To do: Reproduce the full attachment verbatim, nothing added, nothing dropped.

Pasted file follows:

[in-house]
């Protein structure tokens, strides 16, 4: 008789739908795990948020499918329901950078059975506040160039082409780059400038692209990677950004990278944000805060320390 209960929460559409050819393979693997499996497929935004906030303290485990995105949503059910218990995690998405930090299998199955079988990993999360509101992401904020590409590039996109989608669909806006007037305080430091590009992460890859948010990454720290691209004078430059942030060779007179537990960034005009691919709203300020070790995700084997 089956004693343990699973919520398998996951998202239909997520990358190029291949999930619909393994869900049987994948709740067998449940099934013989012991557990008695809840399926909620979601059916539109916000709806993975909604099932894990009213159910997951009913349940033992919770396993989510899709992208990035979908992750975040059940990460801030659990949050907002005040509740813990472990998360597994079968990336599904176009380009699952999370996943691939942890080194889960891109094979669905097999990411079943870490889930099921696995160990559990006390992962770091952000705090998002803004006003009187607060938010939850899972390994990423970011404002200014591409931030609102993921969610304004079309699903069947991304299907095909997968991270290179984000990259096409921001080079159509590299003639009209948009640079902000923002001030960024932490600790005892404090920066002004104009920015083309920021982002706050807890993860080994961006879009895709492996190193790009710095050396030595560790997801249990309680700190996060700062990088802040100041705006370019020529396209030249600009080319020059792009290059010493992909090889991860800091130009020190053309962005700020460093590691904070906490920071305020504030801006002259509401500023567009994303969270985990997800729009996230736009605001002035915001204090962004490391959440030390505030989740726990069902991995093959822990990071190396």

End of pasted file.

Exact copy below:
[in-house]
């Protein structure tokens, strides 16, 4: 008789739908795990948020499918329901950078059975506040160039082409780059400038692209990677950004990278944000805060320390 209960929460559409050819393979693997499996497929935004906030303290485990995105949503059910218990995690998405930090299998199955079988990993999360509101992401904020590409590039996109989608669909806006007037305080430091590009992460890859948010990454720290691209004078430059942030060779007179537990960034005009691919709203300020070790995700084997 089956004693343990699973919520398998996951998202239909997520990358190029291949999930619909393994869900049987994948709740067998449940099934013989012991557990008695809840399926909620979601059916539109916000709806993975909604099932894990009213159910997951009913349940033992919770396993989510899709992208990035979908992750975040059940990460801030659990949050907002005040509740813990472990998360597994079968990336599904176009380009699952999370996943691939942890080194889960891109094979669905097999990411079943870490889930099921696995160990559990006390992962770091952000705090998002803004006003009187607060938010939850899972390994990423970011404002200014591409931030609102993921969610304004079309699903069947991304299907095909997968991270290179984000990259096409921001080079159509590299003639009209948009640079902000923002001030960024932490600790005892404090920066002004104009920015083309920021982002706050807890993860080994961006879009895709492996190193790009710095050396030595560790997801249990309680700190996060700062990088802040100041705006370019020529396209030249600009080319020059792009290059010493992909090889991860800091130009020190053309962005700020460093590691904070906490920071305020504030801006002259509401500023567009994303969270985990997800729009996230736009605001002035915001204090962004490391959440030390505030989740726990069902991995093959822990990071190396």